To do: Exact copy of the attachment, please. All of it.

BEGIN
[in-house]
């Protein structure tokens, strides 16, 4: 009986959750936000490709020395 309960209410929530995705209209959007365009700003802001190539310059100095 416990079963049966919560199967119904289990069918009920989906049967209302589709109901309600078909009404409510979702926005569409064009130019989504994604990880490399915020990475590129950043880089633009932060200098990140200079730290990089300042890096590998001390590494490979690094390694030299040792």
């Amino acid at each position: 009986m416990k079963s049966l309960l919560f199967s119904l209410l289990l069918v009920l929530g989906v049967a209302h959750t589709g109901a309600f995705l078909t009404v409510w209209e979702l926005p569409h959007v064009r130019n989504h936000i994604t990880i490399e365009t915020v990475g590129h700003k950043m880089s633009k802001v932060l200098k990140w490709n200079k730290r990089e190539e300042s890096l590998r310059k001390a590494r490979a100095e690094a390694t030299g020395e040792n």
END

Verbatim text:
[in-house]
């Protein structure tokens, strides 16, 4: 009986959750936000490709020395 309960209410929530995705209209959007365009700003802001190539310059100095 416990079963049966919560199967119904289990069918009920989906049967209302589709109901309600078909009404409510979702926005569409064009130019989504994604990880490399915020990475590129950043880089633009932060200098990140200079730290990089300042890096590998001390590494490979690094390694030299040792």
């Amino acid at each position: 009986m416990k079963s049966l309960l919560f199967s119904l209410l289990l069918v009920l929530g989906v049967a209302h959750t589709g109901a309600f995705l078909t009404v409510w209209e979702l926005p569409h959007v064009r130019n989504h936000i994604t990880i490399e365009t915020v990475g590129h700003k950043m880089s633009k802001v932060l200098k990140w490709n200079k730290r990089e190539e300042s890096l590998r310059k001390a590494r490979a100095e690094a390694t030299g020395e040792n």